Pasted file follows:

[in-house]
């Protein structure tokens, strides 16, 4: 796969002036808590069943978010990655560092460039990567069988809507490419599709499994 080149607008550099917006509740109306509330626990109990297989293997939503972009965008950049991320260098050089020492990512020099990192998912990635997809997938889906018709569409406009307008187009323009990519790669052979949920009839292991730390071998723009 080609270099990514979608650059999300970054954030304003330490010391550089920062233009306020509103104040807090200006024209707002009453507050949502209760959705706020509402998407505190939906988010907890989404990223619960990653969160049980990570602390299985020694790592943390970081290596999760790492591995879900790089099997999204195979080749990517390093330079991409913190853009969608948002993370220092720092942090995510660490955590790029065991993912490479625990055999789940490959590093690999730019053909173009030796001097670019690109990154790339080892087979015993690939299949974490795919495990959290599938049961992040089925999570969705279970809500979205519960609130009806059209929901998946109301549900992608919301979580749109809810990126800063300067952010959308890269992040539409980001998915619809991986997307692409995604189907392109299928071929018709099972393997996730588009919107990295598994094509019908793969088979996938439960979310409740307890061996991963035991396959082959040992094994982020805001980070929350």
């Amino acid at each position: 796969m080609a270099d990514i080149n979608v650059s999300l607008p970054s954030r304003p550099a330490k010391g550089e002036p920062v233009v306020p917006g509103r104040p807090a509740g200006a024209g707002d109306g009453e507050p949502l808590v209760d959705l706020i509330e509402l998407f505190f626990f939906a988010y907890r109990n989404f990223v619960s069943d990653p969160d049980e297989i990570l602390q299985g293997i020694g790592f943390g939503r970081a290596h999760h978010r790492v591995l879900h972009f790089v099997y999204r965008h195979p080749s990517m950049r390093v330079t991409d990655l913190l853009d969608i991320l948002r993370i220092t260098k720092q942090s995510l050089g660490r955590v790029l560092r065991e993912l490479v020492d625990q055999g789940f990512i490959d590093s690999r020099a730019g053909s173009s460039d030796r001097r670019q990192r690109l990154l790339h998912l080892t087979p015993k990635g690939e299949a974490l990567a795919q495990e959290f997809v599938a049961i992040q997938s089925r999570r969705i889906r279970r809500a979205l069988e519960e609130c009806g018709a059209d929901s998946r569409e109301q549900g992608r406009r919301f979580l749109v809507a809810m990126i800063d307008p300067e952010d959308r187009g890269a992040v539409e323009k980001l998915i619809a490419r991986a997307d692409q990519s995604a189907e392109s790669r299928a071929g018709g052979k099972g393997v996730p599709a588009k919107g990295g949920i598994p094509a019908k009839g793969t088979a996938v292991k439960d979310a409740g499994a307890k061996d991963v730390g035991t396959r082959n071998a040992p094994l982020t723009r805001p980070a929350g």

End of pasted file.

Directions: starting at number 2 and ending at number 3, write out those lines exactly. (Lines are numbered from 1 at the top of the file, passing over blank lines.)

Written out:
């Protein structure tokens, strides 16, 4: 796969002036808590069943978010990655560092460039990567069988809507490419599709499994 080149607008550099917006509740109306509330626990109990297989293997939503972009965008950049991320260098050089020492990512020099990192998912990635997809997938889906018709569409406009307008187009323009990519790669052979949920009839292991730390071998723009 080609270099990514979608650059999300970054954030304003330490010391550089920062233009306020509103104040807090200006024209707002009453507050949502209760959705706020509402998407505190939906988010907890989404990223619960990653969160049980990570602390299985020694790592943390970081290596999760790492591995879900790089099997999204195979080749990517390093330079991409913190853009969608948002993370220092720092942090995510660490955590790029065991993912490479625990055999789940490959590093690999730019053909173009030796001097670019690109990154790339080892087979015993690939299949974490795919495990959290599938049961992040089925999570969705279970809500979205519960609130009806059209929901998946109301549900992608919301979580749109809810990126800063300067952010959308890269992040539409980001998915619809991986997307692409995604189907392109299928071929018709099972393997996730588009919107990295598994094509019908793969088979996938439960979310409740307890061996991963035991396959082959040992094994982020805001980070929350």
């Amino acid at each position: 796969m080609a270099d990514i080149n979608v650059s999300l607008p970054s954030r304003p550099a330490k010391g550089e002036p920062v233009v306020p917006g509103r104040p807090a509740g200006a024209g707002d109306g009453e507050p949502l808590v209760d959705l706020i509330e509402l998407f505190f626990f939906a988010y907890r109990n989404f990223v619960s069943d990653p969160d049980e297989i990570l602390q299985g293997i020694g790592f943390g939503r970081a290596h999760h978010r790492v591995l879900h972009f790089v099997y999204r965008h195979p080749s990517m950049r390093v330079t991409d990655l913190l853009d969608i991320l948002r993370i220092t260098k720092q942090s995510l050089g660490r955590v790029l560092r065991e993912l490479v020492d625990q055999g789940f990512i490959d590093s690999r020099a730019g053909s173009s460039d030796r001097r670019q990192r690109l990154l790339h998912l080892t087979p015993k990635g690939e299949a974490l990567a795919q495990e959290f997809v599938a049961i992040q997938s089925r999570r969705i889906r279970r809500a979205l069988e519960e609130c009806g018709a059209d929901s998946r569409e109301q549900g992608r406009r919301f979580l749109v809507a809810m990126i800063d307008p300067e952010d959308r187009g890269a992040v539409e323009k980001l998915i619809a490419r991986a997307d692409q990519s995604a189907e392109s790669r299928a071929g018709g052979k099972g393997v996730p599709a588009k919107g990295g949920i598994p094509a019908k009839g793969t088979a996938v292991k439960d979310a409740g499994a307890k061996d991963v730390g035991t396959r082959n071998a040992p094994l982020t723009r805001p980070a929350g």